Recalling internment, Japanese Americans condemn family separations

Sen. Mazie Hirono, D-Hawaii, condemned the Trump administration's policy as being "horrendous" and "inhumane."
by Saleah Blancaflor /
Children at Tule Lake Segregation Center
This photo, taken sometime between 1942 and 1946, shows children held at the Tule Lake Segregation Center. Tule Lake was one of 10 internment camps, and was the last to close on March 20, 1946.Courtesy of Satsuki Ina

Japanese-American activists and political leaders on Tuesday recalled the incarceration camps of World War II in condemning the Trump administration’s policy of separating parents and children at the border.

"At least during the internment of Japanese-Americans, I and other children were not stripped from our parents," the actor George Takei, who was detained with his family at incarceration camps in California and Arkansas, wrote in an op-ed for Foreign Policy magazine on Tuesday. “We were not pulled screaming from our mothers’ arms. We were not left to change the diapers of younger children by ourselves."

Takei added that there was a “hideous irony” in comparing today’s situation with the camps from WWII.

“I cannot for a moment imagine what my childhood would have been like had I been thrown into a camp without my parents,” he wrote. “That this is happening today fills me with both rage and grief: rage toward a failed political leadership who appear to have lost even their most basic humanity, and a profound grief for the families affected.”

On Tuesday, the Department of Homeland Security said that 2,342 children had been separated from their parents since being apprehended at the border from May 5 to June 9.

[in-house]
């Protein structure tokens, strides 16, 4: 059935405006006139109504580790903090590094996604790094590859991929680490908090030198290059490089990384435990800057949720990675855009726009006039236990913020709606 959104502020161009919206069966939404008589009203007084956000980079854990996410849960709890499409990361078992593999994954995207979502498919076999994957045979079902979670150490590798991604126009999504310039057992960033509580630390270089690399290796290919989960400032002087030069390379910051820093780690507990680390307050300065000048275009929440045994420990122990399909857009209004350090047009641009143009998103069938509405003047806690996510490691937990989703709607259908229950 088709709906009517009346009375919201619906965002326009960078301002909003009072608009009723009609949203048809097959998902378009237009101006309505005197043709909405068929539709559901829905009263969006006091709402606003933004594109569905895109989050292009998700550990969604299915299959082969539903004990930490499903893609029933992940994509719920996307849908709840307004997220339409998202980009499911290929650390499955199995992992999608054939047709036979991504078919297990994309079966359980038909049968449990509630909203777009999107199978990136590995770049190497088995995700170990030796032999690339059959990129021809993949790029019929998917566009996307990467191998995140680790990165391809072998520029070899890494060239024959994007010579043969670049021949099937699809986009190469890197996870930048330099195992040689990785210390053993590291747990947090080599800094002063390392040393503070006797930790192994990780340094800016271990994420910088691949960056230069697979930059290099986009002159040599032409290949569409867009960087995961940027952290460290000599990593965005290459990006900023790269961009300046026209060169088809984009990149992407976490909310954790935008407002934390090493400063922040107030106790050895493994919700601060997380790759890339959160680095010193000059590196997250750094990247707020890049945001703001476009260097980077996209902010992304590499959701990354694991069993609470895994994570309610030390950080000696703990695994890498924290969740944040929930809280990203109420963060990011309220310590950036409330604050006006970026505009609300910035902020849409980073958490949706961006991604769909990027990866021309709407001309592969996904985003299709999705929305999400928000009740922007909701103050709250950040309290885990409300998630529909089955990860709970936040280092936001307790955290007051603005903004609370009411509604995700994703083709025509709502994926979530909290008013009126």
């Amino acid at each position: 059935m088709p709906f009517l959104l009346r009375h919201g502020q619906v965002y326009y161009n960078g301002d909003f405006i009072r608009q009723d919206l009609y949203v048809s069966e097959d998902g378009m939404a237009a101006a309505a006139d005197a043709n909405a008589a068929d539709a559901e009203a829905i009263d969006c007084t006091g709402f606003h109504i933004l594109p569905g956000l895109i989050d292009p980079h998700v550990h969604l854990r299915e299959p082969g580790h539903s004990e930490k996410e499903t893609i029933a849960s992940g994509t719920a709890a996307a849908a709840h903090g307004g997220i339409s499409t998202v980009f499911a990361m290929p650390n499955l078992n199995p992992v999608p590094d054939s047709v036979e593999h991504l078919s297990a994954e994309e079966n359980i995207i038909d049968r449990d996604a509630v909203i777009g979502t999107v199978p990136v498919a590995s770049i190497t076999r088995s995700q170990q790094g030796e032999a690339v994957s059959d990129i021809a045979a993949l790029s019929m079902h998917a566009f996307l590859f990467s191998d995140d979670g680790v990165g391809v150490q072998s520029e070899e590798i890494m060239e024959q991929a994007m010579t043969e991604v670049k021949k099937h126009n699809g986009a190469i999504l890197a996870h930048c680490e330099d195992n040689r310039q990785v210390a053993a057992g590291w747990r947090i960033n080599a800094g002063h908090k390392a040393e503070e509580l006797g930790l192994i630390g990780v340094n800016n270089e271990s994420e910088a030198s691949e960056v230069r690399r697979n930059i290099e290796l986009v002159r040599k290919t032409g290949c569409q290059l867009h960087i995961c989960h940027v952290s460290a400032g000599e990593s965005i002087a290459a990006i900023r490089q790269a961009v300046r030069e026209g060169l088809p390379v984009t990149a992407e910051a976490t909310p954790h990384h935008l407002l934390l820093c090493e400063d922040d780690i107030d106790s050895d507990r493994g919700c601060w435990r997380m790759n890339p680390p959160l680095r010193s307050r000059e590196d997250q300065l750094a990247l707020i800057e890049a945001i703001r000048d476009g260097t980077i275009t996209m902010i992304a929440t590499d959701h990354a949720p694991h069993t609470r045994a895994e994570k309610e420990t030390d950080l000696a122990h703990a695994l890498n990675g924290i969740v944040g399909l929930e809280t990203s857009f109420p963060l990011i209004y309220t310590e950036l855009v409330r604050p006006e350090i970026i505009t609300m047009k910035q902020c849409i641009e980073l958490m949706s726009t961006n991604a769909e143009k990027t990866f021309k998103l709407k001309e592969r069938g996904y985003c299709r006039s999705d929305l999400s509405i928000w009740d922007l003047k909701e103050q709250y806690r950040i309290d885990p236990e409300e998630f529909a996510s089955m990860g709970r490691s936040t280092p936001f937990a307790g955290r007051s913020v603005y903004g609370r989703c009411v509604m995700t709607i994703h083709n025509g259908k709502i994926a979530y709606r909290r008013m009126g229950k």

At a news conference Tuesday in Washington, Sen. Mazie Hirono, D-Hawaii, accused the president of playing games with the lives of children at the borders.

"Mr. President, have a heart for a change. Take that goddamn pen of yours and do away with this horrendous, inhumane policy of yours that rips children from the arms of their parents," she said.

In a statement Tuesday, the Japanese American Citizens League, a civil rights organization, criticized the border camps and warned of the long-term damage that the children will face in the future. “Even for the families that remained together, the scars inflicted by the experience of mass incarceration were deep,” the statement read.

In an interview with MSNBC last week, Satsuki Ina, a child therapist who was born in Tule Lake Segregation Center in California, described doing interviews for the documentary “Children of the Camps” with mothers at detention camps who said their children were traumatized by the experience.

"These mothers sacrificed everything they had so that the children could stay with them," Ina said, "so to find that the children are being separated from their mothers is just unbelievably inhumane."

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